BR: Goldie Mae was my first Golden Retriever. When I completed my first professional recording in 1983, I was designing the record label and thought of the RCA logo with the dog and the gramophone. I wanted a logo with a Golden Retriever, so I drew Goldie for the 45 r.p.m. record label. Since then, Shelley Carpenter has re-designed the logo using a photo of my dog, Gracie.

KP: You must be another pet lover. How many do you have?

BR: Two Golden Retrievers and several cats.

KP: I often find that my cats and dogs like to be near the piano when I’m playing. Do yours?

BR: Lacey especially likes her song, and both dogs - fortunately - seem to like all of my music. Buddy (the cat) jumps on the bench when I'm practicing and nuzzles me! And Gigi the cat is developing quite a few riffs and revolutionary harmonies walking up and down the keys.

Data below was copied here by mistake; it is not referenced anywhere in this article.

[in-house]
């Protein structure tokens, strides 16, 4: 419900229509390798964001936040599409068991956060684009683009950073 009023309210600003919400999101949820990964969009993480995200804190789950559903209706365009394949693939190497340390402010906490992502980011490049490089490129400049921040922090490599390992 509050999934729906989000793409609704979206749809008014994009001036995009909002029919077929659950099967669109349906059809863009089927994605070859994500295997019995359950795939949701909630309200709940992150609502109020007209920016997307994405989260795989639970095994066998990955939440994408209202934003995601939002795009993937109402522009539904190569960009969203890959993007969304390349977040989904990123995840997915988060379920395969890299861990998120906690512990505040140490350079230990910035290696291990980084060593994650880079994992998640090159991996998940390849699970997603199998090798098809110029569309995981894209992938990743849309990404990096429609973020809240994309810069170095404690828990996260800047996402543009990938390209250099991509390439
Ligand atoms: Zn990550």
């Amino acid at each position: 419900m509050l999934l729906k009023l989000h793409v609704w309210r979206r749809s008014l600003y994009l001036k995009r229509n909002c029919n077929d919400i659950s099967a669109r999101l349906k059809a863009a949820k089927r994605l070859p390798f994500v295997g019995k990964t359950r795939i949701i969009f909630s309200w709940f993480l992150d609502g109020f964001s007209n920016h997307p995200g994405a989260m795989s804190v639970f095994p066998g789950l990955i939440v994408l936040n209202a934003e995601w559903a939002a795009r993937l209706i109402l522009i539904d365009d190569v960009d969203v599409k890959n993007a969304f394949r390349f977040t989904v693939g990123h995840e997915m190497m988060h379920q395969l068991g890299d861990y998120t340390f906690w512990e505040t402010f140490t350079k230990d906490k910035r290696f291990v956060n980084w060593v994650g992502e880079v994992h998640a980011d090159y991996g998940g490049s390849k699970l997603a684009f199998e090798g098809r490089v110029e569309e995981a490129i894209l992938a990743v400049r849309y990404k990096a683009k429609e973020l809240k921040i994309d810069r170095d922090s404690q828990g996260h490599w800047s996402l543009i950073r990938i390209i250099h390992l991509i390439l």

KP: That’s always especially inspiring in the middle of the night! How do you go about composing a new piece of music?

BR: It is always a response to a strong emotion like love or loss. When I am distraught or, at the other extreme of feelings, simply overflowing with love, I sit at my grand piano and just play. Without any intellectual effort, a song comes to me. Often the melody comes to me with lyrics.

KP: Are your “finished” pieces constantly evolving or do you usually play them about the same way each time?

BR: "Finished" pieces, even the ones I have recorded, are always being refined and re-arranged.

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KP: What kinds of things inspire you to compose?